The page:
All hands on deck!
The constellation team rotating the nightbox onto its side so that we can attach the top.
We’ve got a few fantastic field trips under our belts, and we’re starting to get our sea legs. Last Friday evening, the Yellow Band took an after hours field trip up to Chabot Space and Science Center in Oakland for their weekly stargazing. Every Friday and Saturday night, weather permitting, the museum opens up their telescopes for folks to come take a look for free. AND, apparently they also host a telescope making workshop on Friday nights! So, not only did we get to look through their historic telescopes, we got to hangout with some super nice people who are working on making telescopes of their own!
On the right is Katie. She’s been working on grinding her mirror for 15 weeks, and she thinks she has 15 more weeks to go–wow, talk about perseverance!!!
Last week, she was using 220 grit to smooth out the surface of her mirror. As her mirror gets smoother and smoother, she’ll use finer and finer grit.
She even let us try our hands at grinding the mirror. Thank you so much Katie!
Now, all of this was because of building the constellation, which itself is because of studying a bit about celestial navigation. So, last week and this week we worked both on writing numbers like Babylonians and using a simple sextant, called a mariner’s quadrant to both locate our latitude and determine height of a few very tall things around our bandspace.
Working in other bases (besides base 10 that is) really forces you to think about how our number system works. During our work in base 60, Emilio taught us all a great trick: when working in base 10, a ‘silent alarm’ goes off in your head when you get to 10 that tells you to write a zero in the ones place, and add one to the number in the tens place. So, when doing math like Babylonians, we started sounding the alarm at 60!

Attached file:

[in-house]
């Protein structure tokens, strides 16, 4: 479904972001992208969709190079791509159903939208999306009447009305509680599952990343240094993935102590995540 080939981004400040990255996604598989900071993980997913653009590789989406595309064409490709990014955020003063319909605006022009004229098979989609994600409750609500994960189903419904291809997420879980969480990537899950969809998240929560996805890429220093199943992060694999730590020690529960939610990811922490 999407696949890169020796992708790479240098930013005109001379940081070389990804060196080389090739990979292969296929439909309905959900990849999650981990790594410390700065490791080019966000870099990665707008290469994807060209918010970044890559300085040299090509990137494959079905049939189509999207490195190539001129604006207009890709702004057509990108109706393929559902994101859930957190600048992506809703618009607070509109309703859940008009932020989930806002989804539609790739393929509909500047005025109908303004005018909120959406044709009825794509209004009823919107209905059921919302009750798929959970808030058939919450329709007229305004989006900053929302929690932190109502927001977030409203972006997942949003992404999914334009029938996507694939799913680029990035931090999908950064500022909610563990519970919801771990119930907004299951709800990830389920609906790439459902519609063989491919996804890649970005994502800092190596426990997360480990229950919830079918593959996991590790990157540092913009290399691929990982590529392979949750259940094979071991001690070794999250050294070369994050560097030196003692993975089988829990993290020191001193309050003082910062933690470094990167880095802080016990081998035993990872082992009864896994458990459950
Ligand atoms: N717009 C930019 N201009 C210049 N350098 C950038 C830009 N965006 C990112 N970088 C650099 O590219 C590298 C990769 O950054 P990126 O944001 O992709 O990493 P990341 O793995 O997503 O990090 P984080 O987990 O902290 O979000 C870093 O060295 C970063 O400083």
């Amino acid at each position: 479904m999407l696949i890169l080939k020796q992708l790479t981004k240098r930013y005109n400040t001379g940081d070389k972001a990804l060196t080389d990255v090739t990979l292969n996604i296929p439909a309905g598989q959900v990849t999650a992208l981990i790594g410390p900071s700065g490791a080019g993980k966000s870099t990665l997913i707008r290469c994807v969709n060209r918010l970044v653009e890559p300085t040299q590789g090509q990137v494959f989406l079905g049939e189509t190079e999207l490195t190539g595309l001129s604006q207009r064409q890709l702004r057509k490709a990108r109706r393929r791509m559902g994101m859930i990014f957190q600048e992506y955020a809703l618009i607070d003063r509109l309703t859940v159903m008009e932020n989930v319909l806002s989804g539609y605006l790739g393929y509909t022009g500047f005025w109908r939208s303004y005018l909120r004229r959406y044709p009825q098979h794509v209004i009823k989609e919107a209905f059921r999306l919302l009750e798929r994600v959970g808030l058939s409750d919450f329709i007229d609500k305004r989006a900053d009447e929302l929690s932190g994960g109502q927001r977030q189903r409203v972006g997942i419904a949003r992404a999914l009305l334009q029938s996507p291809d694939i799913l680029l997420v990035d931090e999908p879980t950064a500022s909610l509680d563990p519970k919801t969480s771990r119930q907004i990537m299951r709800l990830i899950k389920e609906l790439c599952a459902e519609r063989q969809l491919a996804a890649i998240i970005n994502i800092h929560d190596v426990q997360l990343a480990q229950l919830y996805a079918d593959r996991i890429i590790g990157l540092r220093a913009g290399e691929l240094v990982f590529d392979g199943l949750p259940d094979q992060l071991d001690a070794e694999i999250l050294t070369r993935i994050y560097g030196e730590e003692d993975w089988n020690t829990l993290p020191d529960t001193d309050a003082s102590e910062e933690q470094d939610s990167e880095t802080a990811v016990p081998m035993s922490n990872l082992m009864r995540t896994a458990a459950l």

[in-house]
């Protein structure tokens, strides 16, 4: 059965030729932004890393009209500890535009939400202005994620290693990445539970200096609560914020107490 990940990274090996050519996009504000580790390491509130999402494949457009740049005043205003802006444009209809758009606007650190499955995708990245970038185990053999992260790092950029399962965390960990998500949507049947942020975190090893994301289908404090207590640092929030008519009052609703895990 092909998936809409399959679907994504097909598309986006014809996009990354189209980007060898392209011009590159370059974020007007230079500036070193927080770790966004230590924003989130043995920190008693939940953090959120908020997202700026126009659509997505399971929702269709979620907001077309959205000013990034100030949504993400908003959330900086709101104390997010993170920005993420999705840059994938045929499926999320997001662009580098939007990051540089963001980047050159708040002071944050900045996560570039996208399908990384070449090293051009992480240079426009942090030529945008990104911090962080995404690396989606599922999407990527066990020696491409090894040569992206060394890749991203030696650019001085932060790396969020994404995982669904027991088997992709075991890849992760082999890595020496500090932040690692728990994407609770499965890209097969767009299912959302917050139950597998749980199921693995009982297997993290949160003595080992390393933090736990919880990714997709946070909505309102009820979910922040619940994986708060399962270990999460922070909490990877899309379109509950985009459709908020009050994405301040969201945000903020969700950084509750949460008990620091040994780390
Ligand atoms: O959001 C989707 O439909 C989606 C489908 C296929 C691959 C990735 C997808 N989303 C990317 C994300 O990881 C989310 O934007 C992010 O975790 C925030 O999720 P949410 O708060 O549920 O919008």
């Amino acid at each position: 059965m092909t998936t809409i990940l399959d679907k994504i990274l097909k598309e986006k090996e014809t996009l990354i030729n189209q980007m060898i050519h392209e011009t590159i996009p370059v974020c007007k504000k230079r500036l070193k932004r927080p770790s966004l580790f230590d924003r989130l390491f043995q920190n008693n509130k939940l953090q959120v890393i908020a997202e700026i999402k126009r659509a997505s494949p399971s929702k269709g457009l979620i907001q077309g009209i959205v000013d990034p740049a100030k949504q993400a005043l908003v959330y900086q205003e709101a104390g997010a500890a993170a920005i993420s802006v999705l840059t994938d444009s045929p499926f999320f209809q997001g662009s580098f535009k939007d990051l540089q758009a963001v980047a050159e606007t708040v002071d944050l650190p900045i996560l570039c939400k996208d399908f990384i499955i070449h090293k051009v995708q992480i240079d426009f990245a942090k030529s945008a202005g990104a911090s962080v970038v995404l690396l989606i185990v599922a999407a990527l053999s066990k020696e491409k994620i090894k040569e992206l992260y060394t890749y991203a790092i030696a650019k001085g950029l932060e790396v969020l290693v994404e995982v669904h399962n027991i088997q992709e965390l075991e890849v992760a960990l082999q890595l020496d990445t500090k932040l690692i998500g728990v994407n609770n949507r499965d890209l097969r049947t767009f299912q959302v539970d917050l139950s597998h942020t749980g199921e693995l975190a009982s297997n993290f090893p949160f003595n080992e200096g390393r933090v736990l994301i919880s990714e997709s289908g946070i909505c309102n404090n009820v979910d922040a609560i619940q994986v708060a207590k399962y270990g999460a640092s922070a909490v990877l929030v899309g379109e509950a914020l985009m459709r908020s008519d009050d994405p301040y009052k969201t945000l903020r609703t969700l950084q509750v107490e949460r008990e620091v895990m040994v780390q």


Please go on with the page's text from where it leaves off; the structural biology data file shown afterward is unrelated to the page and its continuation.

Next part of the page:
Of course, the purpose of all of this was to ground our understanding of degrees. So, then we started to do some application, making mariner’s quadrants and beginning to tinker with the readings the quadrants gave us at different distances from an object.
So, when the sun came out on Thursday we were able to go outside and approximate our latitude! *It was almost noon, just a few days after the equinox, and also we were using very rudimentary sextants, so our measurements were in the ballpark.
Meanwhile, the Red Band has been trying to make little submarines–aka crafts with neutral buoyancy, that won’t sink or float, but rather hangout just under the surface. So, on Tuesday we went to the USS Pampanito! And the Aquarium of the Bay after of course! Our day was full of:
Lots of tiny beds.
*Ask Sylvester about the Captain’s Quarters.
Rough things to touch.
Slimy things to touch.
And SOSO much…
to look at!
Have a great break everybody!